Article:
Expand development law to promote residential growth
Tax incremental districts have been a valuable economic development tool for communities for decades. They have helped retain and create jobs in communities both big and small and have increased regional viability.
It is time to build off that success in promoting industrial and commercial growth to grow the residential population, particularly in rural communities. State law needs to be changed to allow TIDs focused on growing residential areas. Current law only allows residential areas in TIDs as part of a multi-use district tied to nearby industrial or commercial use areas. TIDs are a development tool where the overlying taxing districts give up their share of property taxes on improvements in the districts to the municipality to allow the municipal government to pay for infrastructure upgrades such as street and utility extensions. TIDs exist until a set date or until the debts of the district have been paid off. In addition to roads and utilities, TIDs are also used to do such things as purchase land, provide development incentives, assist with fire protection equipment purchases and for park or trail development which provide benefits for the entire community.
Communities such as the city of Medford have successfully used targeted TIDs to partner with industry to build a solid and diverse base of employment opportunity. This has benefited not only the city but the surrounding communities as workers commute to Medford from elsewhere.
With an aging workforce population across the state and employers scrambling for workers, adequate and affordable housing has become a major barrier in getting families to relocate to rural communities. Housing developers face the same barriers as industrial or commercial developers with high upfront costs before seeing any sort of cash flow. Financial institutions are often hesitant to lend money to these projects, especially in smaller communities, because of the high risks involved.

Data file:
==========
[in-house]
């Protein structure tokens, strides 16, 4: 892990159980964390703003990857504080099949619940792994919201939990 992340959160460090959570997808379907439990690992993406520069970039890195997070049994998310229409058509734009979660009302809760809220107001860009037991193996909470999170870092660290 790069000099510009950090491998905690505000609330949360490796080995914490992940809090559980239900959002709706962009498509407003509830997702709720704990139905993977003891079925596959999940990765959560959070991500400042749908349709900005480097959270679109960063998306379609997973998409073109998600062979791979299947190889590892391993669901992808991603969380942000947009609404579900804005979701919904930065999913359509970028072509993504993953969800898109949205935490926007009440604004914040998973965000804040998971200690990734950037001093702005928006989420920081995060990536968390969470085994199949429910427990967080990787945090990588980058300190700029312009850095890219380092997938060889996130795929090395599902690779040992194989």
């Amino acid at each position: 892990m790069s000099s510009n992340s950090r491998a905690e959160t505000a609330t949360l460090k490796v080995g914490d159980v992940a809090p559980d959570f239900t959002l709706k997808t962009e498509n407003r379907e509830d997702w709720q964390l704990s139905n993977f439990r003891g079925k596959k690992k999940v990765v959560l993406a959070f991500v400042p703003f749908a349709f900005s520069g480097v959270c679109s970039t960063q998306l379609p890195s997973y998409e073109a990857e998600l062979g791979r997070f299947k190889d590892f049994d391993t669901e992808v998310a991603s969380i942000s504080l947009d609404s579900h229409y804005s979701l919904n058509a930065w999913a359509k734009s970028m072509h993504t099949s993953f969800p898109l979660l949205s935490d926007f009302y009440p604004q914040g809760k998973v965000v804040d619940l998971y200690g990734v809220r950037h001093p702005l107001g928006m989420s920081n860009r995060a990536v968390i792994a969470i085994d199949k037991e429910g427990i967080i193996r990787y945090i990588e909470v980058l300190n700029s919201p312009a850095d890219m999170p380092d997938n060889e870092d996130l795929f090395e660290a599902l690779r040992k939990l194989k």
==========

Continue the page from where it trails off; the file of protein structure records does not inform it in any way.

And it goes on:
In recent years, the state legislature has expanded the TID law to allow villages and towns to establish their own districts. This has largely bypassed the rural areas of the state where small municipalities lack the utility infrastructure needed for commercial or industrial applications. While still costly, the amount of community infrastructure needed to support a residential development is far less than that of commercial or industrial development. Allowing residential TIDs would give local leaders another tool to work with developers and make an investment in the future of their communities.
Such a TID law could be tailored to benefit primarily rural areas and help avoid sprawl areas by limiting their use to counties below a certain population or to address redevelopment of brownfi eld locations. Likewise the lifespan of residential TIDs could be adjusted to allow for a reasonable payback period on debt incurred while not overly stretching it out, which is a valid criticism of the current industrial and mixed-use TID law.
Expanding the law to include residential TIDs would give rural leaders a tool to promote growth and ensure the longtime viability of their communities, benefi ting current and future residents.
Members of The Star News editorial board include Publisher Carol O’Leary, General Manager Kris O’Leary and News Editor Brian Wilson.